Book Reviews | Literary Arts

C. Wade Bentley’s Askew


C. Wade Bentley’s poetry chapbook Askew is appropriately titled because so many of its poems accentuate the way reality can be tilted through verse to expose bits of newness in the monotony of everyday life. Bentley’s poems are often narrative in that they tell a story in miniature, a small moment of loss, waste, or abandonment that becomes significant although couched in the pedestrian and commonplace. Like all good poets, Bentley sees stories in the trivial such as conversations over tea or in simple acts of neighborliness. He also sees the dismal reality so often concealed beneath ordinary living, and he captures the absurdity inherent in the mundane but still manages to instill it with emotion. It is the authenticity behind the emotion in his poems that disturbs at the same time that it persuades and satisfies.

Poetic satisfaction comes more from the teasing out of possibilities not fully realized—but tantalizing in the possibility of their realization—than from answering questions or from providing closure, and Bentley’s poems are pleasing because they create a palpable longing instead of contentment. In “Jack’s Mountain” the story told involves a rock monument or tombstone in memory of a two-year-old named Jack. How Jack died or why his “ashes have long ago mixed / into the mountain itself” is not revealed in the poem, but the imagery of sage and coyote tracks, a rusted mailbox full of notes for Jack, and the notes themselves are memorable for the wistfulness evoked by the scene. The notes say, “‘Great day /to be in the mountains, Jack!’ and ‘Jackie-boy, / can you see me waving?’” The only answer is the south wind that rattles the rusted mailbox flag. There is both a playfulness and an underlying longing in the poem, longing for youth and connection and longing to know the details of a story that are being enveloped back into the rocks and earth.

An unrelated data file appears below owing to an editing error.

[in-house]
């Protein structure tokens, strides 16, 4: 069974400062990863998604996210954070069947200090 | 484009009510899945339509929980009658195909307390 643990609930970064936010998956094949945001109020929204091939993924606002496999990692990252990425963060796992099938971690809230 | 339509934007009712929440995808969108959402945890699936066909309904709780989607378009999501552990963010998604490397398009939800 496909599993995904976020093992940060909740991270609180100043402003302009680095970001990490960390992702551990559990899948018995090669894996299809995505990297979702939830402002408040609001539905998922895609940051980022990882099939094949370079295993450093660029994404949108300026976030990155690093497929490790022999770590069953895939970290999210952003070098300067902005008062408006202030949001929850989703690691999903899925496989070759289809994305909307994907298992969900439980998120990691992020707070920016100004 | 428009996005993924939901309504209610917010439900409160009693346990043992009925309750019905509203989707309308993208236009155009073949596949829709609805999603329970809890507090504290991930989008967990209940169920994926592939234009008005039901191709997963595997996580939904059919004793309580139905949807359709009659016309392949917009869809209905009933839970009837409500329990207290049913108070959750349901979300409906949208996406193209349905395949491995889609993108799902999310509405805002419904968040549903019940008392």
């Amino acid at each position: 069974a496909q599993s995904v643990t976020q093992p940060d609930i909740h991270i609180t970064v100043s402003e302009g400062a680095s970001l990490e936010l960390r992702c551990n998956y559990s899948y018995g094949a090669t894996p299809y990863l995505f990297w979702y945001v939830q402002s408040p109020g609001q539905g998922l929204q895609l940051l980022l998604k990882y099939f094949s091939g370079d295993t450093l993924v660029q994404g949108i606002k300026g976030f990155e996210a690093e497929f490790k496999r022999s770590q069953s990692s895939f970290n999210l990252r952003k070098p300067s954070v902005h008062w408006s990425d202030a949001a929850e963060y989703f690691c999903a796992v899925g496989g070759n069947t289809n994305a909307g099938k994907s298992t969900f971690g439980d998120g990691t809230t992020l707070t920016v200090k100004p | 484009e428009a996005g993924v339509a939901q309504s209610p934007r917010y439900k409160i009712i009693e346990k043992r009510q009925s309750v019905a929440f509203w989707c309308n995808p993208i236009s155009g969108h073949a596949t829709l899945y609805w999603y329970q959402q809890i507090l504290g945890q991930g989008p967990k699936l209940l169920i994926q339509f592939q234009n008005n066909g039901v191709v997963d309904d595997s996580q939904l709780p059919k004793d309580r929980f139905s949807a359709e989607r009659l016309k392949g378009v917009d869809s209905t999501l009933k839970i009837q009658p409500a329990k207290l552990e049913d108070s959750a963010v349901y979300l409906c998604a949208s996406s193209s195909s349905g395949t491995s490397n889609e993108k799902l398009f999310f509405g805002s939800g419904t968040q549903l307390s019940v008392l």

Longing is a recurring theme in Bentley’s poems—longing for innocence, for communion, for belief, for childhood, for liberation, and longing for people once vibrant and present but who have, in one way or another, left others behind. “Reckoning” is about one old man’s need to communicate and his longing to speak words that his senescence has reduced to “guttural / reductions of language, primal morphemes laced with pleading.” From the man’s mouth to a shadow behind his eyes, the need to speak builds in physical and emotional intensity. This is the kind of tension that is emotionally difficult to observe, but the poet watches and describes the helpless man, trapped in decrepit flesh, struggle “with a sound like dragon scales against cave walls” to either choke on “his own brine, / or foul him with the long trail of erratics he is dying to discharge.” To watch with the poet is painful, even terrifying, but the vivid verse makes the old man’s reckoning impossible to turn away from.

“Storytelling” is another poem about the need to be heard. Two girls chatter on their way to school when their companion, Jared, sees the body of a young woman floating in the river. The nonchalant conversation and headlong movement from teenage bantering to details of a naked body and how “the little ripples in this quiet section of water / would splash onto her right hip all purple and grey / shiny and taut” are grim but compelling, and instead of shocking, the story conveys the same sad need for communication as “Reckoning.” In one of the finest moments of the book, the imagined voice of the dead woman says:

tell the police your story now and play it up big
for your mates at school later but you won’t hear it
from me that story that love story that fantasy
I had hoped to tell had begun to tell has now moved
to mid-stream and will be out to sea sooner or later
where old couples who are even now walking
along the shore will pause from time to time
their faces into the wind, listening.